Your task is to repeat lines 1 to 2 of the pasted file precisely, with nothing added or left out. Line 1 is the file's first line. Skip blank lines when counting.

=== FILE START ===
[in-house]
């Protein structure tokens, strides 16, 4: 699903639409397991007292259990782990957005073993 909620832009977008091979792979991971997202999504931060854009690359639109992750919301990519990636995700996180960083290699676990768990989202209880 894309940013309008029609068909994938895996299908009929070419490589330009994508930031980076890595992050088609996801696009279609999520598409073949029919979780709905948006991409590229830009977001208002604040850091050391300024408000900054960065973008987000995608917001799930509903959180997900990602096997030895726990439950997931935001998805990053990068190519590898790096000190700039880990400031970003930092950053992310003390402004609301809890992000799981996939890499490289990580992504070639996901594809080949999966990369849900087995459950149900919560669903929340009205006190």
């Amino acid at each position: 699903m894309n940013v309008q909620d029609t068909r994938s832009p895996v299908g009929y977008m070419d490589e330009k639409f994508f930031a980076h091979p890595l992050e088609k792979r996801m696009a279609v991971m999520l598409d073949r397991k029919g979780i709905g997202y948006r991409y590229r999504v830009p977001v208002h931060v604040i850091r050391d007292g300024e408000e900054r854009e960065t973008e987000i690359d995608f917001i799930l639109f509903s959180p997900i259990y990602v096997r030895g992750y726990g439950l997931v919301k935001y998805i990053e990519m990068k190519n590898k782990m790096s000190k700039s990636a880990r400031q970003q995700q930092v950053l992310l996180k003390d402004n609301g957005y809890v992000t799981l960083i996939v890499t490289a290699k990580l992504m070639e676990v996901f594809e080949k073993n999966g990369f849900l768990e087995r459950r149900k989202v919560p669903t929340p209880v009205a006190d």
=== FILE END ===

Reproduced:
[in-house]
């Protein structure tokens, strides 16, 4: 699903639409397991007292259990782990957005073993 909620832009977008091979792979991971997202999504931060854009690359639109992750919301990519990636995700996180960083290699676990768990989202209880 894309940013309008029609068909994938895996299908009929070419490589330009994508930031980076890595992050088609996801696009279609999520598409073949029919979780709905948006991409590229830009977001208002604040850091050391300024408000900054960065973008987000995608917001799930509903959180997900990602096997030895726990439950997931935001998805990053990068190519590898790096000190700039880990400031970003930092950053992310003390402004609301809890992000799981996939890499490289990580992504070639996901594809080949999966990369849900087995459950149900919560669903929340009205006190």